This article examines the ways in which James Herbert‘s The Spear (1978) attempted to combine nineteenth century gothic with the contemporary thriller. The novel deals with the activities of a neo-Nazi organisation, and the essay draws parallels between Herberts deployment of National Socialism and the treatment of Roman Catholicism in earlier Gothic texts. Contextualising the novel within a wider fascination with Nazism in 1970s popular culture, it also considers the ethical difficulties in applying techniques from supernatural Gothic to secular tyranny.
This book compares the worldviews and factors that promoted or, indeed, opposed anti-semitism amongst Catholics in Germany and England after the First World War. As a prequel to books on Hitler, fascism and genocide, it turns towards ideas and attitudes that preceded and shaped the ideologies of the 1920s and 1940s. Apart from the long tradition of Catholic anti-Jewish prejudices, the book discusses new and old alternatives to European modernity offered by Catholics in Germany and England. Numerous events in the interwar years provoked anti-Jewish responses among Catholics: the revolutionary end of the war and financial scandals in Germany; Palestine and the Spanish Civil War in England. At the same time, the rise of fascism and National Socialism gave Catholics the opportunity to respond to the anti-democratic and anti-semitic waves these movements created in their wake. The book is a political history of ideas that introduces Catholic views of modern society, race, nation and the ‘Jewish question’. It shows to what extent these views were able to inform political and social activity.
.sciencespo.fr/mass-violence-war-massacre-resistance/en/document/rwanda-state-research (accessed 15 February 2019).
Longman , T. ( 2010 ), Christianity and Genocide in Rwanda ( New York : Cambridge University Press ).
Mamdani , M. ( 2001 ), When Victims Become Killers: Colonialism, Nativism, and the Genocide in Rwanda ( Princeton, NJ : Princeton University Press ).
Mason , T. ( 1981 ), ‘Intention and explanation: A current controversy about the interpretation of NationalSocialism’ , in Hirschfeld , G. and Kettenacker , L. (eds), Der ‘Führerstaat’: Mythos und Realität ( Stuttgart : Klett-Cotta ), pp. 21 – 40 .
Rever , J
-nationalist aspirations for pan-German unity
since 1848, or did it signify a departure from the Austrian imperial idea of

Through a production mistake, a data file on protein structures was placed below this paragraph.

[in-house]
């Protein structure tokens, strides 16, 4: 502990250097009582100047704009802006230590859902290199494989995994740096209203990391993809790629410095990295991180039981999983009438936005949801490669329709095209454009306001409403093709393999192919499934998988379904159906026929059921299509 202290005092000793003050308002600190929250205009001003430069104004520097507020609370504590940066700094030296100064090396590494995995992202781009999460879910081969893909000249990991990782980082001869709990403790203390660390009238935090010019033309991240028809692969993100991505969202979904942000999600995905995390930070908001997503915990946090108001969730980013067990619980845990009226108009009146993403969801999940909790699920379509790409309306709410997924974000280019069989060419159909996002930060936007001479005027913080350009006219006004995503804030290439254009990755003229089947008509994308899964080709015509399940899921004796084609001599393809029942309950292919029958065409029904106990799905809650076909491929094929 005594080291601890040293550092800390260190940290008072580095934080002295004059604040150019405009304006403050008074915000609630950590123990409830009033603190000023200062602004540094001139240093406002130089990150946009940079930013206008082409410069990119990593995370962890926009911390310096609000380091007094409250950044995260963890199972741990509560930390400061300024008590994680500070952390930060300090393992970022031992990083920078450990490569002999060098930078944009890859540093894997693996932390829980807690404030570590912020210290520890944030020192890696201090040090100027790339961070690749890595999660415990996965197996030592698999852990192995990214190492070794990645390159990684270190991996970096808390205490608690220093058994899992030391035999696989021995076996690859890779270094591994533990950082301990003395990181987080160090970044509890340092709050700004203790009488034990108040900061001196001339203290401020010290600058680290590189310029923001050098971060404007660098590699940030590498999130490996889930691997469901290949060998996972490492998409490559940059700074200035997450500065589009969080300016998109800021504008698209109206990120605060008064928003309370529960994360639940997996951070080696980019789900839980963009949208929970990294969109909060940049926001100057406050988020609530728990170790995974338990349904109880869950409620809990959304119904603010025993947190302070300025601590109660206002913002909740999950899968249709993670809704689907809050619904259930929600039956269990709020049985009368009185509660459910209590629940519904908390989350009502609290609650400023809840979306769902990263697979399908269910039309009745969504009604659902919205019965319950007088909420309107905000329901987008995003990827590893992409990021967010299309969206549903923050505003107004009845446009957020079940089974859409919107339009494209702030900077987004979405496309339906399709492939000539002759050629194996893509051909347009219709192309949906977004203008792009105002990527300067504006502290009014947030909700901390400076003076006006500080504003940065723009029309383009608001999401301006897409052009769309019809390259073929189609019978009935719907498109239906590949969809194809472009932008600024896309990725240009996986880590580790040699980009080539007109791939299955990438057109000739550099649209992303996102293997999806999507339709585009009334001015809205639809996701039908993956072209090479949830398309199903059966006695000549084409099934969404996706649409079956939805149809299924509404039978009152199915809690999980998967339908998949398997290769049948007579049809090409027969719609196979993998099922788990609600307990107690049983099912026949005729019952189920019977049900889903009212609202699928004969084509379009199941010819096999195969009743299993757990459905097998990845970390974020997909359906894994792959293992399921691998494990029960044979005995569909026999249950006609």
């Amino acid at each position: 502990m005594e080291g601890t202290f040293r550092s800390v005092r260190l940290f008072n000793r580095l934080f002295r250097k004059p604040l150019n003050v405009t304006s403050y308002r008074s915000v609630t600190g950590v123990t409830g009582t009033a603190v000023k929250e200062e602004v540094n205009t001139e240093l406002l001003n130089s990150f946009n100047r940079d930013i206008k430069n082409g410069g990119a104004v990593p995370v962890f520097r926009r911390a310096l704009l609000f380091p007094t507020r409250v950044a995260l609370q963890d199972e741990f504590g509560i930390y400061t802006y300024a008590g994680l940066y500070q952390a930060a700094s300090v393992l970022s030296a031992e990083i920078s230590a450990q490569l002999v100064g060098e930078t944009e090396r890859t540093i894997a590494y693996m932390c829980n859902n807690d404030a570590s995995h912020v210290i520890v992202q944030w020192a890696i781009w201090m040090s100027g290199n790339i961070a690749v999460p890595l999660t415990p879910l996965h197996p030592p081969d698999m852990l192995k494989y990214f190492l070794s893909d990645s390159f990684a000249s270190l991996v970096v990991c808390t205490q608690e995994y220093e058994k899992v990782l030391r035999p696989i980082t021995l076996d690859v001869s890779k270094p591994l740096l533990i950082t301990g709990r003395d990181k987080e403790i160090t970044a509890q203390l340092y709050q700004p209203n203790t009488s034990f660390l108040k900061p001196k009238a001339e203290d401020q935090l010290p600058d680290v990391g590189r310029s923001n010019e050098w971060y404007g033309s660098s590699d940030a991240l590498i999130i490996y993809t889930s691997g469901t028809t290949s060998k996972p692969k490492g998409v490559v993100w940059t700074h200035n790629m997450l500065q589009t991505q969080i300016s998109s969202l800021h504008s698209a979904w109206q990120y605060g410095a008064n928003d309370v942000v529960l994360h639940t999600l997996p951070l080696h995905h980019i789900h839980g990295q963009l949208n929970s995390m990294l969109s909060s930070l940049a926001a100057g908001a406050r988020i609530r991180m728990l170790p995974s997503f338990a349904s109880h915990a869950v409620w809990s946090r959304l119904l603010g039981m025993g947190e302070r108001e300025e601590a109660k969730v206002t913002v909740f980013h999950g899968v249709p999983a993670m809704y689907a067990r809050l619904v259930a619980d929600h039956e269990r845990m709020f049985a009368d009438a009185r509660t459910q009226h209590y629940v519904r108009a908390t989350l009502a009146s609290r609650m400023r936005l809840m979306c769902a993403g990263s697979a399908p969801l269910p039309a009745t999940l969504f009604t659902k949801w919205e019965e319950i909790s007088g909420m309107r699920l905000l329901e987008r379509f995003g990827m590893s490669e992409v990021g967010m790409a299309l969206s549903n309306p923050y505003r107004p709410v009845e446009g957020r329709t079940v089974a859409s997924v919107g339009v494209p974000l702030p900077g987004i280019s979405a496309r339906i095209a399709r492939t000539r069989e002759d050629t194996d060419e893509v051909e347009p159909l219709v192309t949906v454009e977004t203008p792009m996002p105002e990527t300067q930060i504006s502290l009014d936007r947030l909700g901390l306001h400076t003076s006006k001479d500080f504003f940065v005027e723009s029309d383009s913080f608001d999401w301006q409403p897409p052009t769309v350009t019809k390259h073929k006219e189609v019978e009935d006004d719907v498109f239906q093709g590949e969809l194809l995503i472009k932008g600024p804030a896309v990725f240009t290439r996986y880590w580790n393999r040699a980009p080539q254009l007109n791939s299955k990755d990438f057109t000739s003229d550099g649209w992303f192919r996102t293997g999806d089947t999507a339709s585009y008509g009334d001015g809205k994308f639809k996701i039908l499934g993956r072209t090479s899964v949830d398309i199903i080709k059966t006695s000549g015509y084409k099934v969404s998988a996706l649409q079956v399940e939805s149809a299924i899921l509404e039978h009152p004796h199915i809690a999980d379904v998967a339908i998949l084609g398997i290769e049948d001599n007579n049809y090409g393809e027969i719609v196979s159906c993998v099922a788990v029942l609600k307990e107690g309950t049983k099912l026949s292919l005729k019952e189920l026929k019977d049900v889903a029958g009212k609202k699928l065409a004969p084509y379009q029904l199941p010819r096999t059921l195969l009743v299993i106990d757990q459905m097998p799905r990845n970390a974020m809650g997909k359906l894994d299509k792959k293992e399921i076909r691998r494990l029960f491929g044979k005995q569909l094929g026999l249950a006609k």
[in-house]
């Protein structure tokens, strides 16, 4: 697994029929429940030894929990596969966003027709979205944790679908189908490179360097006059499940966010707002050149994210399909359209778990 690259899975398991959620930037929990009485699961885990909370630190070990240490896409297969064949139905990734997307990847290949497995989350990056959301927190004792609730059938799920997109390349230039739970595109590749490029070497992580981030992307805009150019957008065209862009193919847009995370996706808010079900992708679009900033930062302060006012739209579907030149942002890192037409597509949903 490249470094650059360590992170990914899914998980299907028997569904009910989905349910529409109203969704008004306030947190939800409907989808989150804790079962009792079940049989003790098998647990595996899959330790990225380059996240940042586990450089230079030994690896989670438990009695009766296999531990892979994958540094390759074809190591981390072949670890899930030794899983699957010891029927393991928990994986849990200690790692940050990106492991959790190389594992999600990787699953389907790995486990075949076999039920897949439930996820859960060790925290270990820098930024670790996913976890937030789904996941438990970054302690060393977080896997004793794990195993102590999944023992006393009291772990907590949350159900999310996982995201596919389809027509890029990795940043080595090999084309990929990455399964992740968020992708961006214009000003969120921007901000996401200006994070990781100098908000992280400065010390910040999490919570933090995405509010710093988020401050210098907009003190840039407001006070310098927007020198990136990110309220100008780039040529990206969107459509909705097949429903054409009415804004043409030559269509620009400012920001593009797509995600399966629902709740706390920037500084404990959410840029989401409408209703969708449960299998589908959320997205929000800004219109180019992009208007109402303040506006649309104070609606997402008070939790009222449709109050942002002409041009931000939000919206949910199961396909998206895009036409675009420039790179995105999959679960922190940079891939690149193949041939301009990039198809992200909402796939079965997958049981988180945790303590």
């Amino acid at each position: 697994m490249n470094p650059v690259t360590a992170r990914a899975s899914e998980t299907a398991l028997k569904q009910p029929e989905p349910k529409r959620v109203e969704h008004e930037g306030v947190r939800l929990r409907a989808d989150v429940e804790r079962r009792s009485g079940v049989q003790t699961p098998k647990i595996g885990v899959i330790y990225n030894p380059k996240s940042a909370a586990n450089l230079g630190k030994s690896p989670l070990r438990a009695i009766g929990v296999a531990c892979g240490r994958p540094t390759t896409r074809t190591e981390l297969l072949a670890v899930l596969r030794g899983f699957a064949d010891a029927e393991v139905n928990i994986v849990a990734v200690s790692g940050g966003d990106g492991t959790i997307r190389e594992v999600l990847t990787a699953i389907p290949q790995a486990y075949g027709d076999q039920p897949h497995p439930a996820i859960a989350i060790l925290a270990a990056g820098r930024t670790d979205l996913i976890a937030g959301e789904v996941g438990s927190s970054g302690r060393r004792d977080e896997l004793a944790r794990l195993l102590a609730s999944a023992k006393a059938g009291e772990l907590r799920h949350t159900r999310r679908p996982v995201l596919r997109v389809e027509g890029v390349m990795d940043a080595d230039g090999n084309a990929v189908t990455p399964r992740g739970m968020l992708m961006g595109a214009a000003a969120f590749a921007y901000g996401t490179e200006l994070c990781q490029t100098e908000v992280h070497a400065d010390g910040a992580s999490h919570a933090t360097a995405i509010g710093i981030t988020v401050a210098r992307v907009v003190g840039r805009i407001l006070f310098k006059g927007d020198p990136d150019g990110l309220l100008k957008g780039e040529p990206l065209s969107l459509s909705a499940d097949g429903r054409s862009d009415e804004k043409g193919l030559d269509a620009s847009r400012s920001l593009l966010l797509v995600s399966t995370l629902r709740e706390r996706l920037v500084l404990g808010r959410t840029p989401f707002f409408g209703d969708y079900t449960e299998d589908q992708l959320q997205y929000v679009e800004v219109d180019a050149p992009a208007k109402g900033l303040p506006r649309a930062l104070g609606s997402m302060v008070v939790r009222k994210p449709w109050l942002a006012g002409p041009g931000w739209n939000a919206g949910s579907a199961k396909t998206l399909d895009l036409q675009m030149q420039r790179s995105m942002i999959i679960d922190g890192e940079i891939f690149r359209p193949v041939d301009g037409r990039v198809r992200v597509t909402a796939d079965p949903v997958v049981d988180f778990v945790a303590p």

a German sphere of inﬂuence over non-Germans? In 1933, some Germannationalists expressed caution at the violent extremes of NationalSocialism, and a few went so far as to denounce NationalSocialism and curry
favour with the Austrofascist regime, but all remained ﬁrm in their belief
that a genuine nationalist movement, including National Socialists, would
ultimately bring about political unity in a greater-German state, one in
which German minorities abroad would
Death of the GDR – rebirth of an eastern identity?
, headed by the slogan ‘Germans – We can be proud
of our country’, the 2001 poster campaign was loaded with controversy. Despite recent claims that unified Germany has regained a
sense of ‘normality’, the expression of collective German pride is
clearly still considered anything but ‘normal’.
The attitudes of young east Germans exemplify the unease that
surrounds the expression of patriotic pride in contemporary
Germany yet, in contrast to their elders, they often have little personal memory of divided Germany, and none of NationalSocialism.
For the majority, unified
Second World War and mass murder. Yet half a century later German politicians readily apologized for Nazi crimes, and intellectuals had embraced a veritable Holocaust-sensibility as their enthusiasm for Daniel Goldhagen’s exaggerated indictment of eliminationist anti-Semitism showed. 1 Resisting efforts to relativize this terrible legacy, scholars wrote probing accounts of the failure of democracy, the rise of NationalSocialism and the terrible crimes of genocide. While this difficult reversal was never complete, it was more extensive than in post-militarist Japan
amends – against the majority
opinion of his curia.2
Such a distinction between Christian anti-Judaism and modern
antisemitism might look like a minor semantic problem to outsiders,
Church, nation and race
but it has been the central problem in discussions on the relationship
between Catholics and Jews. Whether one tries to understand
Catholic attitudes towards biblical and modern Jews, or sees the
Church as a bulwark against or an ally to fascism and NationalSocialism, one necessarily comes back to the
portrayals of the necessity of doing evil in the cause of something
beyond good and evil provide, I believe, some clues as to how these
‘philo-Semitic’ writers could support Hitler despite
awareness of the brutal anti-Semitism of NationalSocialism. 4
House of the
Like Elizabeth Braddon’s
‘Good Lady Ducayne’ ( 1896 ) or Harriet
in Florence Marryat
then placed their emphasis on a revival of Imperial Sammlungspolitik
by devoting their efforts to political lobbying and to the education of
the younger generation in a Christian-nationalist worldview, which
they hoped would permeate all levels of German society.
The Catholic right – Catholics who sympathised or joined the
German National People’s Party (DNVP) – has been a stepchild of
historical research into German conservatism and its relationship to
NationalSocialism. Small in numbers and caught between the nationalist conservatism of the largely